Tag Archives: cast iron

Skillets, Pies, and Ale

It is taking me quite awhile to acclimate to cooking in England. The kitchen here is not well-stocked on cookware, and many of the pieces of equipment I use most often in the US are not easy to find at an affordable price. When I have found a deal, it has more than once come at the cost of horrendous quality. A cast iron skillet was high on my priority list, but the first one I order (for a bit more than a standard Lodge cast iron in the US) cracked while I was seasoning it. However, failure on this front was not an option.

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Pizza v2.0 Part 2: Stretching & Baking

In my last post, I detailed my current practice for preparing pizza dough through balling it up for a slow, refrigerated fermentation. After two to four days in the refrigerator, the dough is ready for you to make it into pizza. Again I’ve put together a video to help you understand my process, but there is of course only so much you can discuss about pizza in a five minute video.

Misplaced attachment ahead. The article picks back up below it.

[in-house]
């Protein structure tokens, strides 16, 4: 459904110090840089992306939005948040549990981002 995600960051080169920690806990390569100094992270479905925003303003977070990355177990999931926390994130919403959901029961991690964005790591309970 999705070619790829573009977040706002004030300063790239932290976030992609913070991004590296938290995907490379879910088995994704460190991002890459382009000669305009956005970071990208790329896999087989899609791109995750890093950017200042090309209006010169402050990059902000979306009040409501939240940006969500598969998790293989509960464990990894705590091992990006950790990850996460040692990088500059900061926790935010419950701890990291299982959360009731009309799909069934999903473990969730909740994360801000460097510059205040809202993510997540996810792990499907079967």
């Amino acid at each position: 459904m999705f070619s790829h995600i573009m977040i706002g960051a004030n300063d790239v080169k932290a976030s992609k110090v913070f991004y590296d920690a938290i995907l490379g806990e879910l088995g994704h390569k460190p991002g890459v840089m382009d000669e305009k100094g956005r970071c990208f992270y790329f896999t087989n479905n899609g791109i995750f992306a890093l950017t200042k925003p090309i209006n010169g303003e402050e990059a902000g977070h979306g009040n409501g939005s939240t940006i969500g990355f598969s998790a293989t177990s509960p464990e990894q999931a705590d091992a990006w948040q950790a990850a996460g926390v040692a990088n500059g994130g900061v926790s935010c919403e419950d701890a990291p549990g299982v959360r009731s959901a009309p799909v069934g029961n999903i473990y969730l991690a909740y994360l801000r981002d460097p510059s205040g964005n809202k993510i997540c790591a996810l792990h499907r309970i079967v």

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Beer & Pizza Pairing: Summer Session Ale & Artichoke Pizza

Over two months ago, I brewed a beer with Colleen’s tastes in mind. I wanted it to be light and crisp on the palate with citrus aromas and flavors. However, Colleen felt I overhyped the beer a bit, and that the citrus didn’t come through as strongly in the flavor as she had hoped, and that the beer seemed watered-down. Nonetheless, I was really pleased by this brew, and think it has great potential to be even better.

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Cast Iron Pizza

While I have been hesitant to invest in a pizza stone, I have noticed a significant difference in the quality of the pizzas I bake on a baking sheet compared to those I bake on a pizza pan. Getting a crispy bottom crust seems much more a matter of luck when using a baking sheet than with the pan, and additionally the pan is the only surface I’ll trust to bake a pizza with any thickness to it.

In response to my last post about pizza, one of my friends pointed me to an excellent blog called Slice, which has experimented with all kinds of cooking techniques, surfaces, temperatures, fermentation techniques, dough recipes, yadda yadda yadda. Most of their experiments can be found in the aptly title Pizza Lab section. I found myself reading about pizza until about 2:30 am that night, which I think is just about the highest recommendation I can give that blog.

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